Savitri Era of those who adore, Om Sri Aurobindo and The Mother.

In view of the fact that multiple anonymous comments in a thread make confusing reading and it becomes difficult to track who is telling what and to whom, only comments bearing some name/pseudonym/identity will appear in future. [TNM 011110 SEOF]

Tuesday, December 23, 2008

Like Milton, Aurobindo is a world-class poet and mythmaker, and a theologian to be taken seriously

"Such a Body We Must Create:" New Theses on Integral Micropolitics
Daniel Gustav Anderson

Anderson: New Theses on Integral Micropolitics
INTEGRAL REVIEW December 2008 Vol. 4, No. 2

119: Hobbes’s (1996) proposal for the establishment of a Christian commonwealth represents one of many explicit instances of this, where theology is openly described as a means of force, a means of subjective and social control. The ideological task of making these social controls into doctrines of natural science, presenting them as cosmic physical laws from above rather than as social forces, forecloses any appeal to the supernatural in the form of prophecy or dream-vision for moral or spiritual authority from below.

Hobbes recognizes and addresses this threat in his hypothetical commonwealth, observing that "he that pretends to teach men the way of so great a felicity," that is, one who claims to speak on behalf of Spirit, "pretends to govern them" (p. 288). Hobbes, then, establishes theological means to control, curb, and cage this threat to its own government, and the age of prophecy is declared closed. The relevance of vision and prophecy as a charismatic gesture is an unspoken subtext of Thesis Eight. Readers familiar with prophecy as a literary conceit will not be surprised to see that both natural-theological and prophetic gestures can and do arise in the writings of the same poet or thinker (Spenser, Milton, Blake, Yeats, Aurobindo), even in the same sentence, in dynamic tension.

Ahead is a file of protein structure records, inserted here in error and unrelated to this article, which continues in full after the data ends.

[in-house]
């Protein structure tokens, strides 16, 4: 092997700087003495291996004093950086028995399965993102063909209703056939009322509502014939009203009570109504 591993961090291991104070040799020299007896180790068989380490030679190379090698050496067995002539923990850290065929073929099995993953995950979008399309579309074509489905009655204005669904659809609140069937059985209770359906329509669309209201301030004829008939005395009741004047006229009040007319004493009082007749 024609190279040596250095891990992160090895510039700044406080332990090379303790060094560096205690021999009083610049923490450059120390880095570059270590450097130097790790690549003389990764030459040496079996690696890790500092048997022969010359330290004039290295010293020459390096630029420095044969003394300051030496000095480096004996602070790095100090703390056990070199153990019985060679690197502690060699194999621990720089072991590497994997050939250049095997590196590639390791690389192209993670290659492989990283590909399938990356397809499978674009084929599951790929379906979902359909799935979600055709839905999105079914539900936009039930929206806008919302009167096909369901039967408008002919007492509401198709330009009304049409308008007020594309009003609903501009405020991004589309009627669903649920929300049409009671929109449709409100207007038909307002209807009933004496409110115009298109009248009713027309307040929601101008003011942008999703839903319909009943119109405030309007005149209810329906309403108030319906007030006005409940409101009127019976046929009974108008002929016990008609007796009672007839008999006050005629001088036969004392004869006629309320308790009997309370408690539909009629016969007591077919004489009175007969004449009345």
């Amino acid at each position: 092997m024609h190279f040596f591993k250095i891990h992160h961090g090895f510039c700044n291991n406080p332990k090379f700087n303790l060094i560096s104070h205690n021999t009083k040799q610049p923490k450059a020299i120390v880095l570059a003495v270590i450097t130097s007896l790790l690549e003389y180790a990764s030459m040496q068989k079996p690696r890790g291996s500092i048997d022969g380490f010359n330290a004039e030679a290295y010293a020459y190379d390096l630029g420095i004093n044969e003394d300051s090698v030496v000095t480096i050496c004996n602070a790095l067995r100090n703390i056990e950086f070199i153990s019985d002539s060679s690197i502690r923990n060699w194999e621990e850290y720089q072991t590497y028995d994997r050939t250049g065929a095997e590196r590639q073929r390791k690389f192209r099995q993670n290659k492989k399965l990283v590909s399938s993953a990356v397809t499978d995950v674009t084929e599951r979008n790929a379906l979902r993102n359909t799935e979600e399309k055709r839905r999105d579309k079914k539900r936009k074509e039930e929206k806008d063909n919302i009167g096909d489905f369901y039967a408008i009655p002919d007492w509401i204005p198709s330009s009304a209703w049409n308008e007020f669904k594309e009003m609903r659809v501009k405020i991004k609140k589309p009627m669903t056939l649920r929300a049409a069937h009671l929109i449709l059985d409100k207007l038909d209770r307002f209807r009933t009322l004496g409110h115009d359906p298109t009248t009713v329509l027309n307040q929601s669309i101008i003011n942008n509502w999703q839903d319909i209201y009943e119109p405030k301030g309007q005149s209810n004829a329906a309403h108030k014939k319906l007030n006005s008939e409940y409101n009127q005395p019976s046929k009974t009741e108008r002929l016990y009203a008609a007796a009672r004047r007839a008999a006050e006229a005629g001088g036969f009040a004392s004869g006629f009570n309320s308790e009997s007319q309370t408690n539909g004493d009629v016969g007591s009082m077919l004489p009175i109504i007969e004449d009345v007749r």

120: As with so much else in integral theory, this is anticipated in the work of Aurobindo Ghose. Like Milton, Aurobindo is a world-class poet and mythmaker, and a theologian to be taken seriously (and not only by the faithful); also like Milton, Aurobindo is a problematic political and cultural critic. [...]

124 To give one example, Wilber (2001) claims it is "slander" to point out the racist overtones in Aurobindo’s writings (p. ix). But as I show in Anderson (2006), Aurobindo’s writings are more complex than Wilber seems willing to admit on the subject of race; it is not unfair to Aurobindo to insist he was among other things a product of his time, and that flickers of this time are legible in his work. By analogy, one can find moments of explicit racism in the writings of Mark Twain, even as Twain’s project was broadly and intensely anti-racist—and to say so amounts to critical honesty about Twain, not a slander to his legacy.

Anderson: New Theses on Integral Micropolitics
INTEGRAL REVIEW December 2008 Vol. 4, No. 2
Daniel Gustav Anderson is pursuing a Ph.D. in Cultural Studies at George Mason University.
His concerns include critical theory, ecocriticism, meditation, and early modern English culture.
Email
dander5@gmu.edu

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Nizan, P. (1971). The watchdogs: Philosophers of the established order (P. Fittingoff, Trans.). New York: Monthly Review Press.

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